Adrean said the international terminal’s looming deadlines create a sense of urgency.

“The international terminal needs to open, it needs to open on time, and it needs to have concessionaires,” said Adrean, who met with Miller last week for a briefing on the evaluation process. “Getting this in place is important.”

Reed’s administration did not release the scores of the winning bidders to the general public. The AJC requested the documents under Georgia’s open records law, but the city’s lawyers would not provide them, and said the documents are exempt from disclosure until the council approves the legislation and Reed signs it.

Regardless of the outcome at City Council, the heavy overlap between political connections and winning proposals could fuel criticism from “pay-to-play” reformers who say that should be banned.

“The feeling is that if you want to have a chance at getting a contract, you need to be in line to give money to candidates for Atlanta office,” said Kerwin Swint, a professor of politics at Kennesaw State University and board member of Common Cause Georgia. “That’s the definition of pay to play.”

Common Cause Georgia, a watchdog group, has pushed for regulations to limit political contributions by companies that compete for airport contracts. The city has no such restrictions in place. Nor do any other metro Atlanta governments.

This summer, Reed publicly opposed pay-to-play reform, saying the city’s ethics rules for contributions were already “as strong or stronger than any major government in the state of Georgia.”

Drop in the bucket

Contributions from contenders for the contracts were a relatively small slice of the $3.6 million Reed has raised since opening his campaign for mayor in 2008.

Reed reported that he refunded $600 in contributions from executives of Hojeij Branded Foods, $1,000 to Gregg Paradies and $2,000 from HMSHost.

However, the mayor did not return other contributions made this year before the concessions procurement began.

Halpern, one of the big winners in the restaurant proposals, said he has been successful in winning contracts because “we’ve demonstrated ourselves to be very experienced operators of restaurants.”

“The only perhaps influence or advantage some people have had is if they’ve been at the airport and done a great job for the city,” Halpern told the AJC. “We give the city the best opportunity to realize the greatest value of their real estate.”

Halpern, who runs T.G.I. Friday’s franchise operations, also said that background helped him attract partners who could team up on proposals.

Delaware North said it regularly contributes to a variety of causes and political campaigns based on its business interests, and said it has acted in compliance with Georgia laws.

Another of the small packages of restaurants went to Global Concessions Inc., controlled by Terry Harps, who contributed $6,000 to Reed since Sept. 30, 2009.

Harps said through a spokesperson that he has donated to a number of political campaigns over the years in Fulton, Clayton and DeKalb counties and has always contributed to campaigns that he believes will have the best impact on the city. He said his contributions are for the greater good of the city and are not related to his business.

The AJC asked Reed why he allowed airport concessionaires such as Halpern to play roles in his campaign, given that questions could be raised about possible conflicts of interest at the airport. Halpern, a longtime Democratic operative and restaurant executive, was one of four co-chairs of Reed’s campaign.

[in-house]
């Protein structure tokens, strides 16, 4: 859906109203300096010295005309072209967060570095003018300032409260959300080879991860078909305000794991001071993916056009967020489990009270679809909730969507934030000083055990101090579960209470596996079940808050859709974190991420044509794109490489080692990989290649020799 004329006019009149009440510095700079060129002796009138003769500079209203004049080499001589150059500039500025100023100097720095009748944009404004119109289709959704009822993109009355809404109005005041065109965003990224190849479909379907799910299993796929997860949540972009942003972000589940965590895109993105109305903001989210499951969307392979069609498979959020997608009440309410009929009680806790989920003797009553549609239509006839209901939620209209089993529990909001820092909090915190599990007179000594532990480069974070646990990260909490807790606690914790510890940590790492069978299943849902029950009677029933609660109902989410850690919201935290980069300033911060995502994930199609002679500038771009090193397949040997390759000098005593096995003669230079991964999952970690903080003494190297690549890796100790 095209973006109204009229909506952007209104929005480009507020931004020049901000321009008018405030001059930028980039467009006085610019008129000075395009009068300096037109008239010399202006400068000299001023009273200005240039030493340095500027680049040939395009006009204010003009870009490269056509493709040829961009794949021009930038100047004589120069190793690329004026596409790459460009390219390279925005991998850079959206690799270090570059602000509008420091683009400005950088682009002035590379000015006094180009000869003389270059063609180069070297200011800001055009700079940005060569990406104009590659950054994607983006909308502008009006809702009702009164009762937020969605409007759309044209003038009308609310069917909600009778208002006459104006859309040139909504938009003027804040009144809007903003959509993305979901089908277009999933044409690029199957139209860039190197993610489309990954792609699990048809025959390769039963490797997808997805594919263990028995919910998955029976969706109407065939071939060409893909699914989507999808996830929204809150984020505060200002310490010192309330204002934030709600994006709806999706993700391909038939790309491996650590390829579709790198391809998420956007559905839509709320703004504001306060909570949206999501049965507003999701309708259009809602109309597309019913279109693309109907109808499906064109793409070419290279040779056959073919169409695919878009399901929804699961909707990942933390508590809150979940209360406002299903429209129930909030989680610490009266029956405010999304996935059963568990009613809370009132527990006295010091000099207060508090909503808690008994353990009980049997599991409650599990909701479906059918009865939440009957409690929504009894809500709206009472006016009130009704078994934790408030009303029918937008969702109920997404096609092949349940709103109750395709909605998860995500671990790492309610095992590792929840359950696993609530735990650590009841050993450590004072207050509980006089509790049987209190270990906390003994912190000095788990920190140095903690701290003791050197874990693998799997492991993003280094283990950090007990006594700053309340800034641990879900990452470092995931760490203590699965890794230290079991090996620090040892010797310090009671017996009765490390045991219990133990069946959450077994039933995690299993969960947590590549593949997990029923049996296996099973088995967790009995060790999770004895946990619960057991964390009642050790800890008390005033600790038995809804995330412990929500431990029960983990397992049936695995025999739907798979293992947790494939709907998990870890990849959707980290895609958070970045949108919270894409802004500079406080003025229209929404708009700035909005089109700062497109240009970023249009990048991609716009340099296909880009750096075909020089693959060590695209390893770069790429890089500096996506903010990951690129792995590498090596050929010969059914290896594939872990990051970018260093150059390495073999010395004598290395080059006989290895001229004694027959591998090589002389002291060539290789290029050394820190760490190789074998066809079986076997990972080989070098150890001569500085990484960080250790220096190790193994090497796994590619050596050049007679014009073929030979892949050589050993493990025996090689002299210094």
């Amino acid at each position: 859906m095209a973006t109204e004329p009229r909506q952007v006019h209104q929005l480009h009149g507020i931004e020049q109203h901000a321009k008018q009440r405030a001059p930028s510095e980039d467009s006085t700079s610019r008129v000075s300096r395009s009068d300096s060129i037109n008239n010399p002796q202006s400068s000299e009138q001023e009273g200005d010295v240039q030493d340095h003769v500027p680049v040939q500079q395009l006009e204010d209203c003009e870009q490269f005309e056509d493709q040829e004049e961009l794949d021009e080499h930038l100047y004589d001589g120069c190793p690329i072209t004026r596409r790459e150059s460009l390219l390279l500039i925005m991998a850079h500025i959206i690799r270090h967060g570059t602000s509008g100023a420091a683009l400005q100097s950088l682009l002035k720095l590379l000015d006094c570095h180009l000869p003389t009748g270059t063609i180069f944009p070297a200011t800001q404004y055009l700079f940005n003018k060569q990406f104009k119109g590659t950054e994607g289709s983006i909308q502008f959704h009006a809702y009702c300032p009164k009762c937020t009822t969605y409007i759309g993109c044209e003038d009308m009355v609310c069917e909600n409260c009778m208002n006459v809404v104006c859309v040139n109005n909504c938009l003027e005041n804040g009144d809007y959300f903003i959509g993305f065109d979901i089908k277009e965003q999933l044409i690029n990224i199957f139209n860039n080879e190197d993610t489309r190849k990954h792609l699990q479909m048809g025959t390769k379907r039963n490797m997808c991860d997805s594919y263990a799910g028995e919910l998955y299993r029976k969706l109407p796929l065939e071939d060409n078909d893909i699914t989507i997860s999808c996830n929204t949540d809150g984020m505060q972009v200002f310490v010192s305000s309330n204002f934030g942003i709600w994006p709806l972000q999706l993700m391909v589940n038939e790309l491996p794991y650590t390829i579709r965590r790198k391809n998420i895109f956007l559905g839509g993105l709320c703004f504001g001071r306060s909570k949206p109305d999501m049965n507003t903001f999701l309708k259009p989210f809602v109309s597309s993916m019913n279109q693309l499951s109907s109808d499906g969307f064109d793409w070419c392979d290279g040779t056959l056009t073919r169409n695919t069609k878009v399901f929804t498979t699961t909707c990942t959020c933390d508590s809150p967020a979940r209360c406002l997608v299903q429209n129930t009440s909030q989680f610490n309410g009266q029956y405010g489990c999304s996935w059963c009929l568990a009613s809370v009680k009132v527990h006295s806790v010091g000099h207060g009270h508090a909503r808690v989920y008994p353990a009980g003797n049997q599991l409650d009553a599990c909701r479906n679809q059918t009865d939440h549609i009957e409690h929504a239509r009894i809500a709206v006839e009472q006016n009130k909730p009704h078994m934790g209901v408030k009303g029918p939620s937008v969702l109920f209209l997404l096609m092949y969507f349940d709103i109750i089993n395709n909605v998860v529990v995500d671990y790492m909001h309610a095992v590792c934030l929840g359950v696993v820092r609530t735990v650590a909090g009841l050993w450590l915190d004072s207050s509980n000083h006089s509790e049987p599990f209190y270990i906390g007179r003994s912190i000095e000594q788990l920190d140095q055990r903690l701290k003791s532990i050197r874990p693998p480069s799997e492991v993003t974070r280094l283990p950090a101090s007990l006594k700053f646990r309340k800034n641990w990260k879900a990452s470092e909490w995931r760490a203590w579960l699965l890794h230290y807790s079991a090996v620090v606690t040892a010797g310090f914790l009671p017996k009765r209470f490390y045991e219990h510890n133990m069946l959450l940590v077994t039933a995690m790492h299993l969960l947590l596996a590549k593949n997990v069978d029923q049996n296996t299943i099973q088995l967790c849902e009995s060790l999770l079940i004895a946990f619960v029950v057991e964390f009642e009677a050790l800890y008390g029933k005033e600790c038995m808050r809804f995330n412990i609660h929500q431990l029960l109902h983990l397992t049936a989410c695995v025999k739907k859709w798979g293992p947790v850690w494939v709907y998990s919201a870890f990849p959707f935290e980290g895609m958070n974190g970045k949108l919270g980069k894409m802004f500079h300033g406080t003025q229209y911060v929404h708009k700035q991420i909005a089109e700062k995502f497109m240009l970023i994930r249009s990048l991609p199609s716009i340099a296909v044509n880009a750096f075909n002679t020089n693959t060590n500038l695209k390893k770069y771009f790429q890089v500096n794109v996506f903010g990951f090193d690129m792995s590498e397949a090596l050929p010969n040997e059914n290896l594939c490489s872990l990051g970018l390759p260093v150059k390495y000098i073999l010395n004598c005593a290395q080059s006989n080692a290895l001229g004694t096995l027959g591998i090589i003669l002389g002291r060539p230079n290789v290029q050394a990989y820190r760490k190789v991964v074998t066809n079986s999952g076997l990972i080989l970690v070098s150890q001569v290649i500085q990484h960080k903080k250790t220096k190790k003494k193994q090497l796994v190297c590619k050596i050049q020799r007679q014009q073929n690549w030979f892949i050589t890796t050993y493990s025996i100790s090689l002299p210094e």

“I selected Dan Halpern as my campaign co-chair because of his qualifications for the position,” Reed said in his written response to the AJC.

To compete for the contracts, many of the companies struck joint ventures among multiple concessions companies, and enlisted additional businesses as subtenants. The airport said it wanted a strong presence of local brands in its new concessions, and this arrangement facilitated that.

The Varsity, Shane’s Rib Shack and Willy’s Mexicana Grill were among the well-known Atlanta brands recommended for spots at the airport. Some airport restaurants are operated with licensing agreements rather than by local restaurateurs themselves.

The way the process worked also gave businessmen such as Wilbourn and Halpern multiple chances to win.

That’s because although the city had limits on how many contracts a prime or joint venture partner can win, there were not limits on how many winning proposals subtenants could participate in. Wilbourn’s Mack II and Halpern’s Atlanta Restaurant Partners, among others, could partner with multiple companies competing for the same contract and boost their chances of winning.

That helped a subtenant like Mack Wilbourn win parts of all five of the large restaurant package contracts.

Goes on ‘all over America’

Winning concessionaires also contributed to the campaigns of some members of the City Council.

Wassim Hojeij, his family members and business associates were among the most generous, giving to several council campaigns, including more than $12,000 in donations to Council President Ceasar Mitchell. Mitchell does not have a vote on council legislation except in the event of a tie.

Other winners contributed too, but in smaller amounts.

In 2009, council member Ivory Young received a $1,000 contribution from Wilbourn, Hojeij and Concessions-Paschals. Concessions-Paschals had a stake in a winning proposal in Terminal B.

Councilman C.T. Martin, chair of the transportation committee, received $3,000 from Hojeij, $1,200 from Concessions-Paschals and $1,000 from Wilbourn in 2009.

“My position on contributions is that as long as we don’t break the law, it’s gone on all over America,” Martin said. “I plan to run for re-election, and everyone gives me contributions.”

Councilwoman Carla Smith in 2009 received a $1,000 contribution from Concessions-Paschals. Willis received $2,000 from Halpern, $1,000 from Concessions International, $500 from Mack II and $250 from Carol Hojeij.

In an interview with the AJC, Willis said businesspeople have the right to make contributions, although he added that Reed’s return of funds set a good example for other officials. Council members did not evaluate or influence proposals before the winners were announced Dec. 14, he said.

“The idea that campaign contributions influenced this process is absolutely false,” Willis said. “You don’t create a successful restaurant by making campaign contributions. These are people who engaged in the process at every level, including the political level.”